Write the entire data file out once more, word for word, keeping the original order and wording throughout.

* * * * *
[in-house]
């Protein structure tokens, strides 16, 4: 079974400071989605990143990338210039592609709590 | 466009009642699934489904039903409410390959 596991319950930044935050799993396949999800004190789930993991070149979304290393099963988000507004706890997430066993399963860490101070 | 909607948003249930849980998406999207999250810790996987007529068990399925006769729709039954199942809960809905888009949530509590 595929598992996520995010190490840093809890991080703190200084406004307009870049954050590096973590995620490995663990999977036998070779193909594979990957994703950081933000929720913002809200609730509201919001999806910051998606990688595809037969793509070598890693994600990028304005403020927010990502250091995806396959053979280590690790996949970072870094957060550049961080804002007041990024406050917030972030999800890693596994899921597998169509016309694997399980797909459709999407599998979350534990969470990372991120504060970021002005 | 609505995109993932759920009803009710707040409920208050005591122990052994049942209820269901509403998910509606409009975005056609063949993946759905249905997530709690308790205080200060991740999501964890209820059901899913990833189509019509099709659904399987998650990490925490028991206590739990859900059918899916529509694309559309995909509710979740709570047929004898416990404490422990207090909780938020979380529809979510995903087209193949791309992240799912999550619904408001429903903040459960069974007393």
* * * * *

[in-house]
């Protein structure tokens, strides 16, 4: 079974400071989605990143990338210039592609709590 | 466009009642699934489904039903409410390959 596991319950930044935050799993396949999800004190789930993991070149979304290393099963988000507004706890997430066993399963860490101070 | 909607948003249930849980998406999207999250810790996987007529068990399925006769729709039954199942809960809905888009949530509590 595929598992996520995010190490840093809890991080703190200084406004307009870049954050590096973590995620490995663990999977036998070779193909594979990957994703950081933000929720913002809200609730509201919001999806910051998606990688595809037969793509070598890693994600990028304005403020927010990502250091995806396959053979280590690790996949970072870094957060550049961080804002007041990024406050917030972030999800890693596994899921597998169509016309694997399980797909459709999407599998979350534990969470990372991120504060970021002005 | 609505995109993932759920009803009710707040409920208050005591122990052994049942209820269901509403998910509606409009975005056609063949993946759905249905997530709690308790205080200060991740999501964890209820059901899913990833189509019509099709659904399987998650990490925490028991206590739990859900059918899916529509694309559309995909509710979740709570047929004898416990404490422990207090909780938020979380529809979510995903087209193949791309992240799912999550619904408001429903903040459960069974007393």